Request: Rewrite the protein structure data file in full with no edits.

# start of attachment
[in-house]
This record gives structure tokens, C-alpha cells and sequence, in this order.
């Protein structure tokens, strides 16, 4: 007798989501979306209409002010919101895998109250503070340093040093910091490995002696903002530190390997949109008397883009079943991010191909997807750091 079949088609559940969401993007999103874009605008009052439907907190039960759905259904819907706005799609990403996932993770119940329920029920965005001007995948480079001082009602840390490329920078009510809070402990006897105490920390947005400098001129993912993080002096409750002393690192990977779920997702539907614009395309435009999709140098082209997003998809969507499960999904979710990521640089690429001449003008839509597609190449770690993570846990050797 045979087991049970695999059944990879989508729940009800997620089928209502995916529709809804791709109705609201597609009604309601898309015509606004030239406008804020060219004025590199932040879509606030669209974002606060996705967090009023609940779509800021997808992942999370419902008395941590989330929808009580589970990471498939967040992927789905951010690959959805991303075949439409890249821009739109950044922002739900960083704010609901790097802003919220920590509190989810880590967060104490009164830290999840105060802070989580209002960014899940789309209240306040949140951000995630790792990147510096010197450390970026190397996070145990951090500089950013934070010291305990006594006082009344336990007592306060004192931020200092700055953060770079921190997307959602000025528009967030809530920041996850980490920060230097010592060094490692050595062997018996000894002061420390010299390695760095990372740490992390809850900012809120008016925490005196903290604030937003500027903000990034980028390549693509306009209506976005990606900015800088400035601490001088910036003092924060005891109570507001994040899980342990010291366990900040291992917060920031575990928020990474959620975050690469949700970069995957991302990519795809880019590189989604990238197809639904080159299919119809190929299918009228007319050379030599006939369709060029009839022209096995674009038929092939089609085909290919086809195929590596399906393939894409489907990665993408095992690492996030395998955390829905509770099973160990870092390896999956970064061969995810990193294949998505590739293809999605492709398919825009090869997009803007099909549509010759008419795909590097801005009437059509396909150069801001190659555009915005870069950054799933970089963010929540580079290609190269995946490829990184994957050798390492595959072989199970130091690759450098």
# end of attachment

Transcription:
[in-house]
This record gives structure tokens, C-alpha cells and sequence, in this order.
């Protein structure tokens, strides 16, 4: 007798989501979306209409002010919101895998109250503070340093040093910091490995002696903002530190390997949109008397883009079943991010191909997807750091 079949088609559940969401993007999103874009605008009052439907907190039960759905259904819907706005799609990403996932993770119940329920029920965005001007995948480079001082009602840390490329920078009510809070402990006897105490920390947005400098001129993912993080002096409750002393690192990977779920997702539907614009395309435009999709140098082209997003998809969507499960999904979710990521640089690429001449003008839509597609190449770690993570846990050797 045979087991049970695999059944990879989508729940009800997620089928209502995916529709809804791709109705609201597609009604309601898309015509606004030239406008804020060219004025590199932040879509606030669209974002606060996705967090009023609940779509800021997808992942999370419902008395941590989330929808009580589970990471498939967040992927789905951010690959959805991303075949439409890249821009739109950044922002739900960083704010609901790097802003919220920590509190989810880590967060104490009164830290999840105060802070989580209002960014899940789309209240306040949140951000995630790792990147510096010197450390970026190397996070145990951090500089950013934070010291305990006594006082009344336990007592306060004192931020200092700055953060770079921190997307959602000025528009967030809530920041996850980490920060230097010592060094490692050595062997018996000894002061420390010299390695760095990372740490992390809850900012809120008016925490005196903290604030937003500027903000990034980028390549693509306009209506976005990606900015800088400035601490001088910036003092924060005891109570507001994040899980342990010291366990900040291992917060920031575990928020990474959620975050690469949700970069995957991302990519795809880019590189989604990238197809639904080159299919119809190929299918009228007319050379030599006939369709060029009839022209096995674009038929092939089609085909290919086809195929590596399906393939894409489907990665993408095992690492996030395998955390829905509770099973160990870092390896999956970064061969995810990193294949998505590739293809999605492709398919825009090869997009803007099909549509010759008419795909590097801005009437059509396909150069801001190659555009915005870069950054799933970089963010929540580079290609190269995946490829990184994957050798390492595959072989199970130091690759450098």